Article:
Advertisements

Blog Archives

Sermon: Advent 2, An Undiluted Prophetic Hope

Isaiah 11:1-10

If I were ever to be on a TV show, I think Grumpy Old Men might suit me. Not that I would ever be famous enough to be invited, but I can be the sort of person who thinks that Ebenezer Scrooge was given an unfair press. It’s not simply that this is the time of year when Debbie gets out all the Singing Santa toys that she and the children love (and which can drive me mad), it’s this Second Sunday in Advent.

You see, the grump in me wonders why it got changed in the current Lectionary. You used to know where you were in the four Sundays of Advent. The first Sunday was about the Advent Hope – not just Christ’s original coming but the promise of his appearing again in glory. The second Sunday was about the promise of the Messiah in the Old Testament prophets. Sunday number three introduced you to the man with the extreme diet, John the Baptist. Then on the fourth Sunday it’s the Annunciation by Gabriel to Mary.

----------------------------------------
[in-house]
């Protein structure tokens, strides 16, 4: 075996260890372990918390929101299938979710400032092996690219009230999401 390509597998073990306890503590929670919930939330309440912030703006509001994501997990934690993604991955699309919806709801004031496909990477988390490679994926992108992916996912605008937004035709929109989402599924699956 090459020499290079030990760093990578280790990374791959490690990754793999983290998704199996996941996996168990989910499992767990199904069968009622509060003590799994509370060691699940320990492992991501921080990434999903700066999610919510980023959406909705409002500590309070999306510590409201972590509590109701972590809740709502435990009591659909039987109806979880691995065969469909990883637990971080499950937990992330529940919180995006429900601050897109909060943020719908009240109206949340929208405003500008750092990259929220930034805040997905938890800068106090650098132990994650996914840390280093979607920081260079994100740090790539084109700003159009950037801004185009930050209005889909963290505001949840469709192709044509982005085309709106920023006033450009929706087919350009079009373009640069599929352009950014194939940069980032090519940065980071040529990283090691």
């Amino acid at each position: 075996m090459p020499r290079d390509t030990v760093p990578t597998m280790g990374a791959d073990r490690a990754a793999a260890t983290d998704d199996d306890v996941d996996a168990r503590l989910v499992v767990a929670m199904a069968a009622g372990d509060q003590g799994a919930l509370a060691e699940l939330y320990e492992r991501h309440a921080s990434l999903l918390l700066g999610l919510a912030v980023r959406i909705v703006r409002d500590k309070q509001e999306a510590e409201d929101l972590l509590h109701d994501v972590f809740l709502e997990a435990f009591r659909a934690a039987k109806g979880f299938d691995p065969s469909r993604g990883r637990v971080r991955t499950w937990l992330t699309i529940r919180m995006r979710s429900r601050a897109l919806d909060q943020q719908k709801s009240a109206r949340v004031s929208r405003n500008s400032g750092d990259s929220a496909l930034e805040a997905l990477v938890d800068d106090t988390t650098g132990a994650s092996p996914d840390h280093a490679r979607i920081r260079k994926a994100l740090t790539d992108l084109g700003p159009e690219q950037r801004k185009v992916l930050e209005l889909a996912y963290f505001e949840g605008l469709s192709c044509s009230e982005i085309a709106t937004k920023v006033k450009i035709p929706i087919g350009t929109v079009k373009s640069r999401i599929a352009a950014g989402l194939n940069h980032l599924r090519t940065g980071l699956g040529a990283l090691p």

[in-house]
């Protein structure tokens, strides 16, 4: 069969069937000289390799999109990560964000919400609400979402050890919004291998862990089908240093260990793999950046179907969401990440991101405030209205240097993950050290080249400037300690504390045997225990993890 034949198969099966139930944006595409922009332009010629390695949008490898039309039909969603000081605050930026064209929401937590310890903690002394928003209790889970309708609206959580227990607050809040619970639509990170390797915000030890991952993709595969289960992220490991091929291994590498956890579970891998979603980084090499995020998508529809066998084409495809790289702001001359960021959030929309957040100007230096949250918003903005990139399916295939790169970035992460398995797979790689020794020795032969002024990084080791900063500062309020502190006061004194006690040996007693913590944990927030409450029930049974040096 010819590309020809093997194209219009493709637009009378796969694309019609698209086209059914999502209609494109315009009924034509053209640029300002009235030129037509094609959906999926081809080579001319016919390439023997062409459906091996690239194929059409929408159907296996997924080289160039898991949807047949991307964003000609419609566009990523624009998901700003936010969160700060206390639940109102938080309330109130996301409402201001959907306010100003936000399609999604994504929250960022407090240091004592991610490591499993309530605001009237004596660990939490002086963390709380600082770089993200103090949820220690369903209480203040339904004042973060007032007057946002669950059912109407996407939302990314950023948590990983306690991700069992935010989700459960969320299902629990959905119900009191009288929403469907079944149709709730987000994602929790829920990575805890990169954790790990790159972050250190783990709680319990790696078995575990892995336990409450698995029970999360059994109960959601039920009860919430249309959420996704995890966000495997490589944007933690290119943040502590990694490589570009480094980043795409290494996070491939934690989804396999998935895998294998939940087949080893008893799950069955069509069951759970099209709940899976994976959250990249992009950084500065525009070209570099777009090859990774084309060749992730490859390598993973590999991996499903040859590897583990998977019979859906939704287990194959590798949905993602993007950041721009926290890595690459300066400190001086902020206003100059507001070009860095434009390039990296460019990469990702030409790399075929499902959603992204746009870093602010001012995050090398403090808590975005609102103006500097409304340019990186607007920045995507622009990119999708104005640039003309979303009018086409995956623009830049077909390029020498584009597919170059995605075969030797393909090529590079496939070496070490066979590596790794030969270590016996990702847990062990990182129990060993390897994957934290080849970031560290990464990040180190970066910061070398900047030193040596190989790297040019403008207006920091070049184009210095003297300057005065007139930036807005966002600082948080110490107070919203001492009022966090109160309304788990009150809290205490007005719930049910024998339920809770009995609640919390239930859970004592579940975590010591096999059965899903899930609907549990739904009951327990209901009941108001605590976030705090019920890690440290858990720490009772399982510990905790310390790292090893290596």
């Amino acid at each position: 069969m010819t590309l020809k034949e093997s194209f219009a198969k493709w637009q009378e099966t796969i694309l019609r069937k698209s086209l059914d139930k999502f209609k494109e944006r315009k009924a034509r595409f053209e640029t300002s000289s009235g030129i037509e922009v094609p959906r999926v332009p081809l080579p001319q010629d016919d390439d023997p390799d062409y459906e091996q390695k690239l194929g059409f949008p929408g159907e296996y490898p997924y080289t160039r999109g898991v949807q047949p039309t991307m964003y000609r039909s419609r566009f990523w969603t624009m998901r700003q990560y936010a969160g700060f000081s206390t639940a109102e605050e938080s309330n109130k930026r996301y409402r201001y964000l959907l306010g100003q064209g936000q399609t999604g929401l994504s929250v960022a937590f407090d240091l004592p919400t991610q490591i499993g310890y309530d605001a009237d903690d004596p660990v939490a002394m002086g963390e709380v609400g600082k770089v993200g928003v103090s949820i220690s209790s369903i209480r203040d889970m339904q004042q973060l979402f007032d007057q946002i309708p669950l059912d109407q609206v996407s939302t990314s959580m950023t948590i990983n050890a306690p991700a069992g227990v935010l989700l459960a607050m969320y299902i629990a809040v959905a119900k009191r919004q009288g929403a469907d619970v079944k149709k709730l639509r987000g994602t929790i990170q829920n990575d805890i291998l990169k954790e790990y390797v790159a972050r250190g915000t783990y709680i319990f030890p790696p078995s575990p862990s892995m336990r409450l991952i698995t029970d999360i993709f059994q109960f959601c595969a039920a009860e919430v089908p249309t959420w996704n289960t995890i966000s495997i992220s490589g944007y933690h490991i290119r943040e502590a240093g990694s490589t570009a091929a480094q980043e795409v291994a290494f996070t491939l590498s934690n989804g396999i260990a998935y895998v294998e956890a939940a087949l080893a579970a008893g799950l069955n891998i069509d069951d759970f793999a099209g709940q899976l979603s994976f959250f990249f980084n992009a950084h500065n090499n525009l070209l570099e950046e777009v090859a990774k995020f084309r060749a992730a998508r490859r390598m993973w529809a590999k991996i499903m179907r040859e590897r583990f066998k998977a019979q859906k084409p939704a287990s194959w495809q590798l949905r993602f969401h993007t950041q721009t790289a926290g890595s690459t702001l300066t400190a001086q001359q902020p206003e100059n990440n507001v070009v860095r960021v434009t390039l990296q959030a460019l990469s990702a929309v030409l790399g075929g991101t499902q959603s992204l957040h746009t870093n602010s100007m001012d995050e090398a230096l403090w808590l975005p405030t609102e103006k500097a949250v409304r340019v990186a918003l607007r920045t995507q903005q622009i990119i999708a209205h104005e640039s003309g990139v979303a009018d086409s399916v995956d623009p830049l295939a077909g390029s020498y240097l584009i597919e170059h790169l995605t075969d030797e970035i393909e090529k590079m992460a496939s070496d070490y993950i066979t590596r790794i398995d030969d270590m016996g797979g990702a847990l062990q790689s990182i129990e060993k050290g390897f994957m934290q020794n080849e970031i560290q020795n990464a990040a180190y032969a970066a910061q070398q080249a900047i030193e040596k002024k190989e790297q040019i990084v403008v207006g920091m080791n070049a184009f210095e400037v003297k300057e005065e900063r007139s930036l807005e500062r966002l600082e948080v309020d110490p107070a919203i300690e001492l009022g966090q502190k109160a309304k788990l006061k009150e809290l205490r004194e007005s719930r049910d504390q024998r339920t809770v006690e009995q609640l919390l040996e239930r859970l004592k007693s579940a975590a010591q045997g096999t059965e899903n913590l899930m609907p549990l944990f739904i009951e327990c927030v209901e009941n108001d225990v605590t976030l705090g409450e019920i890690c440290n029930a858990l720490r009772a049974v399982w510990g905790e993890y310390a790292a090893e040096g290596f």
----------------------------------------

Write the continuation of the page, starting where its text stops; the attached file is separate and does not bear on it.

What went wrong? How come we now get a reading about John the Baptist this week as well as next week? Some of it has to do with the moving of Bible Sunday into October, although I’m not sure which came first. Perhaps a grumpy old man like me should appreciate two weeks’ worth of his fire and brimstone preaching, but actually I miss the emphasis on the prophets.

And no, it’s wrong to see the prophets as a job lot of grumpy old men. In the short term, they did warn people about the consequences of sin. But in the long term, they held out the hope of God’s future. In Isaiah’s case, that included the hope that God would send his Anointed One, that is, the Messiah.